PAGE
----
Air Travel

Travelling with food allergies is challenging but with careful planning it is possible.

This information is intended as a guide for travel when you are at risk of anaphylaxis. Specific information on travel and your health needs should always be obtained from your doctor. Your doctor may advise on a management plan in case you do have an anaphylaxis whilst away from the safety of your home town and/or not close to medical help. Doctors encourage people at risk of anaphylaxis to take several medications along with them including antihistamines, asthma medication (if they have asthma), their adrenaline (epinephrine) injector (such as Anapen®, EpiPen®) and their ASCIA Action Plan for Anaphylaxis.

Before you travel:

  • Whether travelling by air within Australia or overseas you will need to contact the airlines to receive their up to date policy regarding their rules for carrying medication. Do your research directly with the airlines and not through a travel agent.
  • Do not expect peanut free, egg free, milk free or allergen free flights. The reality is that some food allergens can be reduced but a guarantee that any given space is free of an allergen is not possible. Remember, passengers bring their own foods on the flight too. It is important to work on strategies to reduce the risk of a food allergic reaction well before the flight date. You can:
    • alert them to the fact you have a food allergy
    • enquire about foods/snacks served
    • ask that no nut snacks are served as a small number of people eating a nut product they have brought on the flight is very different to a whole plane full of passengers eating a pack of nuts all at the one time.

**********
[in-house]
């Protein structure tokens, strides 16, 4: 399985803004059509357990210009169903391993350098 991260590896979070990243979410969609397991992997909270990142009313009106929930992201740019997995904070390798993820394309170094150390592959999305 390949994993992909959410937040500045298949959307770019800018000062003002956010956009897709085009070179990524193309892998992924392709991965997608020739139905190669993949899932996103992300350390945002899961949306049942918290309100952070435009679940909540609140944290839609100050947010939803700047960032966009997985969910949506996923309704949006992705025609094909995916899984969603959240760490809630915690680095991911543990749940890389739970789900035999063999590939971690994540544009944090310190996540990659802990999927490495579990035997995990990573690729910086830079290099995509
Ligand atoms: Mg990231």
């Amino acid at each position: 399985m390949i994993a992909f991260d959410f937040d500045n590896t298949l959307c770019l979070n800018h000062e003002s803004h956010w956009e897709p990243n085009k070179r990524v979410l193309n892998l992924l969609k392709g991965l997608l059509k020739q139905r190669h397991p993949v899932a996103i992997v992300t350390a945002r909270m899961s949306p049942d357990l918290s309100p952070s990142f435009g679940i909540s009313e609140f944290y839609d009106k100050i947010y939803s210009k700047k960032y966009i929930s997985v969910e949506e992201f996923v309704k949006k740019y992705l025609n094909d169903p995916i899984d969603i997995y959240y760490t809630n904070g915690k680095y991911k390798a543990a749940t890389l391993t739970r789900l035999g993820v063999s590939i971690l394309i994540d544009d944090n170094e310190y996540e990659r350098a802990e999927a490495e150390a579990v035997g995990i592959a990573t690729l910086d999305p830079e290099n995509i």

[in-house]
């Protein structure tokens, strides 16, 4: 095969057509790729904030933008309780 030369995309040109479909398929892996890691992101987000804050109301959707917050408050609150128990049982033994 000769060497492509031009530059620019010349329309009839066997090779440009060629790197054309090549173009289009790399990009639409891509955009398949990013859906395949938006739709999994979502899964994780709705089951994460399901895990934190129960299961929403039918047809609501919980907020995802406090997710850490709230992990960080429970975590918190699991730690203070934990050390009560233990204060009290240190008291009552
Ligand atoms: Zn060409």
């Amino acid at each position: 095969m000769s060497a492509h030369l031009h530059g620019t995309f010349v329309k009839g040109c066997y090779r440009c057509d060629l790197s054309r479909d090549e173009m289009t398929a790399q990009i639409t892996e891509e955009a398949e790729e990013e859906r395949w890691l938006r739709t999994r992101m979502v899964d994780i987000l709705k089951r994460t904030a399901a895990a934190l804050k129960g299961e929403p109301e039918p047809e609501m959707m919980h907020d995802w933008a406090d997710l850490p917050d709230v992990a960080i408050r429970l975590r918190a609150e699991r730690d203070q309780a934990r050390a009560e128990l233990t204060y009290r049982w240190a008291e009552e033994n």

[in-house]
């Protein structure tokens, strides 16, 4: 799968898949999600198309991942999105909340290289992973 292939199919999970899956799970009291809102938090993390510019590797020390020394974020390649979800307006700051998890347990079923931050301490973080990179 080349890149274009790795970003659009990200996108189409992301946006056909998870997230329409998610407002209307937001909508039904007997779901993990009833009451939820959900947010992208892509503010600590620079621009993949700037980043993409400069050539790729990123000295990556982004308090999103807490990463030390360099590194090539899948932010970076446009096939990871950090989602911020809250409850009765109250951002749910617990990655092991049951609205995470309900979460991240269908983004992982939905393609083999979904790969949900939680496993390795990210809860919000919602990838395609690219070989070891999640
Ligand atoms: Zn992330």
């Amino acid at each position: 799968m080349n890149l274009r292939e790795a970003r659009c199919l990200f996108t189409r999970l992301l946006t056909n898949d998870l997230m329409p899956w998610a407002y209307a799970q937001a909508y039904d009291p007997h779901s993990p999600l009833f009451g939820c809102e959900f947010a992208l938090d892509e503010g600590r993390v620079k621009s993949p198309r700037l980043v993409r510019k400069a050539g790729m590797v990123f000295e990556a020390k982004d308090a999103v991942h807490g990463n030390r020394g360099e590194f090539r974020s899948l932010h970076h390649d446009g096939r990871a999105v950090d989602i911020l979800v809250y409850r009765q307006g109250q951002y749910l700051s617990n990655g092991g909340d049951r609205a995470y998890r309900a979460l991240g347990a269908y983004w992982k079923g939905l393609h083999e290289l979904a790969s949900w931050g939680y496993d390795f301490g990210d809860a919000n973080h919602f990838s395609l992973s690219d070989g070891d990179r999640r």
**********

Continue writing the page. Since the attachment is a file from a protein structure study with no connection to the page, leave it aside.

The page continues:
• take your own food. Ask about re heating or storage of your safe foods. Have a doctor’s letter stating you have food allergy and may need to take your own foods.
    • think about the time of day you are travelling. If egg and milk allergic, travel after breakfast may be a little safer.
  • Some travel insurance policies do not automatically include those at risk of anaphylaxis. Make sure you investigate this and take out a policy that protects you in case of an anaphylaxis. There is sometimes an added cost if you have specific health conditions.
  • Most airlines recommend you carry some form of documentation or identification to support the need for your medication and/or food. A letter from your doctor/allergist and pharmacy labelled medication is essential. Pack sufficient medication and keep the medication and your ASCIA Action Plan for Anaphylaxis with you at all times for easy access. Keep medications in their labelled package
  • Most airlines do not have food restriction policies. When making your enquiries ensure you get the name of the person who assists you and if possible ask for confirmation of your requests in writing. Keep this with you at all times
  • We strongly recommend food allergic passengers take their own food from home, keeping in mind there may be delays. This will minimise the risk of an allergic reaction. If you have a stop over, you will need to check on quarantine laws before your departure as you may need to throw out some foods (i.e. fruit, vegetables, meat. Some countries have specific requirements) and this may leave you short of safe foods for the next part of the journey. Safe to eat, non perishable foods are easiest to manage on flights.